"One of the issues with action games is how to make something that can be enjoyed by all skill levels, from beginners to more advanced players. One way is to add an 'Easy Mode,' but I think the best method is when the player can adjust the difficulty himself while playing."
- Shigeru Miyamoto, on action game design
In 1990, Super Mario World was released for the Super Famicom, or Super NES, in Japan. And a newly translated interview included in the game's official strategy guide sheds some light not just into that game's design process, but the team's design thinking.
At that point in time, games were simpler; around 10 people worked on Super Mario World, by Miyamoto's estimation, and according to him size constraints on the game were even tighter than Super Mario Bros. 3 for the NES.
Even so, he and the team thought hard how to expand the world of Mario -- not just in terms of making a bigger game, but fundamentally considering its progression and play style:
"For awhile now, I’ve been wanting to make a game that isn’t simply about reaching the end of the level -- a game where even after you beat the level, you still want to come back again and explore and experience more of. For that, making the levels easier is a pre-requisite," Miyamoto continued.
The key to that, in Super Mario World, was the inclusion of blocks that would fill in if the player could locate the right switch: "If a player activates all the switches, the game becomes much easier," Miyamoto observed.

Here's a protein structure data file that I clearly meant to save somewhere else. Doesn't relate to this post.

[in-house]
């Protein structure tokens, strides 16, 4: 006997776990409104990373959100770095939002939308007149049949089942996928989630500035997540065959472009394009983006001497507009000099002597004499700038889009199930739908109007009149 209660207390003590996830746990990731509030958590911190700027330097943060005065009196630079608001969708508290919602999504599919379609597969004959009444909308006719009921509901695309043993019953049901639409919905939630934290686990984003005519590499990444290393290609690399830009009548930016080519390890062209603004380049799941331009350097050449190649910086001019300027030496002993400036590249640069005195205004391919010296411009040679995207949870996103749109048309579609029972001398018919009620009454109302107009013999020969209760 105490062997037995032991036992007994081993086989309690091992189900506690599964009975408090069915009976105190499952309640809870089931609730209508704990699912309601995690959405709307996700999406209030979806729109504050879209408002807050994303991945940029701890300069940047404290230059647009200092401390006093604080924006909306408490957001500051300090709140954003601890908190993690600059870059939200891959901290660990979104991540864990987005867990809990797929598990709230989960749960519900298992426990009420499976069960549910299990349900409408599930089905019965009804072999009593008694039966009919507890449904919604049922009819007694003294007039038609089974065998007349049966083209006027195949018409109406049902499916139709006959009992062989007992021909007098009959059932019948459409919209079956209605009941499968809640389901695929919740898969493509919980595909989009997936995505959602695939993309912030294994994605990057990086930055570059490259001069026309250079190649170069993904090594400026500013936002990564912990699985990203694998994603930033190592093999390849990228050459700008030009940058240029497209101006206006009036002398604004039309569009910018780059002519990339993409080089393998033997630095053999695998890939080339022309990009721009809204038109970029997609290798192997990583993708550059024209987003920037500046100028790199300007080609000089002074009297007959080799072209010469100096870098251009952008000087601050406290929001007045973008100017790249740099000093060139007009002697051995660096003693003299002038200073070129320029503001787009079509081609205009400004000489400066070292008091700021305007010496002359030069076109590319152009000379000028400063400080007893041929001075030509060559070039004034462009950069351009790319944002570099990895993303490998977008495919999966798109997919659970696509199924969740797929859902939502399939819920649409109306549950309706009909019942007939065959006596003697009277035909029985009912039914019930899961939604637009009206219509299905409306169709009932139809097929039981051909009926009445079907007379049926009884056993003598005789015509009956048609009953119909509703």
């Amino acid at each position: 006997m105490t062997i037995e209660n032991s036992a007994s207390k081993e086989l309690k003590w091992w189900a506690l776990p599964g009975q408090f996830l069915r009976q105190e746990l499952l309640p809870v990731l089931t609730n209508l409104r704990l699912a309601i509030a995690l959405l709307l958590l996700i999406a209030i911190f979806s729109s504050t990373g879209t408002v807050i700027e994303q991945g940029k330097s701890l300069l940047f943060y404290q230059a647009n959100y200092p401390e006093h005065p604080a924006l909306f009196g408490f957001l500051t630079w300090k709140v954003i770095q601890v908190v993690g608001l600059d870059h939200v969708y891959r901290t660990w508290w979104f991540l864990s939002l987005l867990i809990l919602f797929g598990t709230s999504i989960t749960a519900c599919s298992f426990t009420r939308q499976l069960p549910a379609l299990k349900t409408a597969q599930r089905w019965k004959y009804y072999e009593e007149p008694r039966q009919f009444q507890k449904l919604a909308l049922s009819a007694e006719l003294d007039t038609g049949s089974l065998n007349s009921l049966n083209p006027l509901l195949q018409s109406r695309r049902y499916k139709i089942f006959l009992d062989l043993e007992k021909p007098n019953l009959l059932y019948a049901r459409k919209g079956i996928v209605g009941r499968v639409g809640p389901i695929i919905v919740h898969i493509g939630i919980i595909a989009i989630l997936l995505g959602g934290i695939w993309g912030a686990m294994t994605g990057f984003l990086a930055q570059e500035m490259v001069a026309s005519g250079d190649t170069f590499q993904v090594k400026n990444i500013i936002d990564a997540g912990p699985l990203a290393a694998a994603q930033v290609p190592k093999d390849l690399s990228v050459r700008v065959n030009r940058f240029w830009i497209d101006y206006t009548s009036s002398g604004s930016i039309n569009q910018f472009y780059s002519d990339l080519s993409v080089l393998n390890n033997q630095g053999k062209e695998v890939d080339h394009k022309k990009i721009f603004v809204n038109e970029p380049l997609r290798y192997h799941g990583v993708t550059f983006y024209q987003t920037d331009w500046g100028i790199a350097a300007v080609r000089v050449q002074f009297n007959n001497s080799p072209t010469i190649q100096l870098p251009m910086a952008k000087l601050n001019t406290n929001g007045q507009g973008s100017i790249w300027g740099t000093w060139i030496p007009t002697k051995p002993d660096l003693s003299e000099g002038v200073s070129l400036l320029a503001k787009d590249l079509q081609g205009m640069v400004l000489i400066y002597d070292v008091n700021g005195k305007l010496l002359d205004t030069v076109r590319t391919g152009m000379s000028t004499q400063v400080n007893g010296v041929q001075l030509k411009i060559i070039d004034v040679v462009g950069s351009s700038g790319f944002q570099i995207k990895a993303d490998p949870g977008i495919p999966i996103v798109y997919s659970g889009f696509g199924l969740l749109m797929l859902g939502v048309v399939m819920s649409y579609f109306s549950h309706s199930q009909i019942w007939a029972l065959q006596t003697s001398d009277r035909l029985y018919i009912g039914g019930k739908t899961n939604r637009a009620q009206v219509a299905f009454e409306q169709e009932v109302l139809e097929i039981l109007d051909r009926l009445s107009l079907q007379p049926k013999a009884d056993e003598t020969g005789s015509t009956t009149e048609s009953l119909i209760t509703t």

Super Mario World's switch blocks - An extract of a map taken from Mario Mayhem
The team experimented with the new Super NES hardware by porting Super Mario Bros. 3 to it, as an internal test -- but that "made me realize that we couldn’t just make the same game again: we had to create something new," Miyamoto said.
However, that observation led to an important insight for the team: "... just because we found something cool the hardware could do, something that made us go 'whoa!' -- if it ruined the balance or flow of the game, we didn’t want to include it."
In an era of consoles (and phones) with vast computing power, it's a precept worth keeping in mind.
As for the full interview, you can read it over at Shmuplations.